If you find yourself constantly worrying about the nutritional value of the foods you eat, you may be struggling with a condition called Orthorexia Nervosa. Orthorexia is an unhealthy obsession with healthy eating, and it can be just as destructive as any other eating disorder. It is important to be aware of the signs of Orthorexia Nervosa in order to recognize and address the problem before it gets out of hand.
Here are 9 signs that may indicate you are struggling with Orthorexia Nervosa.
Signs of Orthorexia Nervosa
1. You Judge Others Based on Their Diet
If you find yourself feeling superior to other people because of the food they’re eating, you may be exhibiting signs of orthorexia. It’s important to take a step back and assess your feelings objectively. Are you truly concerned about their health, or are you just feeling superior? If it’s the latter, then you may be in the early stages of orthorexia.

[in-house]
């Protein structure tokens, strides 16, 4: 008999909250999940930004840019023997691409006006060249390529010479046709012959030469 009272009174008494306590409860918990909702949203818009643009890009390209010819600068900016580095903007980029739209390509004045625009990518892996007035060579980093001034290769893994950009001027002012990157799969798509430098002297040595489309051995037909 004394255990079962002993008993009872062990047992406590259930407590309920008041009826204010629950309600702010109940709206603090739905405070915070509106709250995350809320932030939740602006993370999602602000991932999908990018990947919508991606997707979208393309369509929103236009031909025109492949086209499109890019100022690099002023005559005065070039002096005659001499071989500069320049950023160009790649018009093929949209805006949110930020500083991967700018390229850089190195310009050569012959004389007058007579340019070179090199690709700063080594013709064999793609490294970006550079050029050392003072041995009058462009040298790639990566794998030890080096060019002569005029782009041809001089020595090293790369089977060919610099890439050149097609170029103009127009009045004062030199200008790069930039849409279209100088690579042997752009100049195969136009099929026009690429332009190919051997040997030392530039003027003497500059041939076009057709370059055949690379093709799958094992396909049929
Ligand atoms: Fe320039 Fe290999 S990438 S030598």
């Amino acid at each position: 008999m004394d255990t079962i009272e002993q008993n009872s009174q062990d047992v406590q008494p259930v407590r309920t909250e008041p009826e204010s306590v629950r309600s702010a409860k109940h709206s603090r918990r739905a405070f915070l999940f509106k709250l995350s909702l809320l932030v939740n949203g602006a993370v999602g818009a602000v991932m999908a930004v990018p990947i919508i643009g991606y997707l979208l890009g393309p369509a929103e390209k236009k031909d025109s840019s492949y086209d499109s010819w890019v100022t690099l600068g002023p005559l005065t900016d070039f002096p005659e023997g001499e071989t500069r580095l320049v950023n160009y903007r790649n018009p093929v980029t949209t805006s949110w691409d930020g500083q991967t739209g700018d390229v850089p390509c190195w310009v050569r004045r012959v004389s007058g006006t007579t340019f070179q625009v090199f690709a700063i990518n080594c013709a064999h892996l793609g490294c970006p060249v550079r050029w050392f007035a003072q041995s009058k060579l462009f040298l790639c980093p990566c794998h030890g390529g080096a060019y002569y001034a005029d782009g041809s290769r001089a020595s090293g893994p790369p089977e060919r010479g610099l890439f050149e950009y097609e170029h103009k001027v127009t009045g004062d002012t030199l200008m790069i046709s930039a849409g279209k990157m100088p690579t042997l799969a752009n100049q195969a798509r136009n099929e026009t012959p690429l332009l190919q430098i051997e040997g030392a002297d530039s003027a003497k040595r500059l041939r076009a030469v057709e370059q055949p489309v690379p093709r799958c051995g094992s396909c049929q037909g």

This kind of judgement can be incredibly damaging to relationships. Friends, family members, and romantic partners may feel attacked or judged if you make comments about their eating habits. Remember that everyone is on their own journey when it comes to food and nutrition.
2. You Only Eat Clean Foods
Orthorexia nervosa is an unhealthy obsession with eating only healthy foods. People with orthorexia can become so restrictive in their eating that it affects their physical and mental health. One of the signs of orthorexia is an obsession with clean eating.
The desire to eat only clean foods is not necessarily a bad thing. However, it is important to recognize the difference between healthful eating and orthorexic behavior.
3. You Spend Hours Planning Your Meals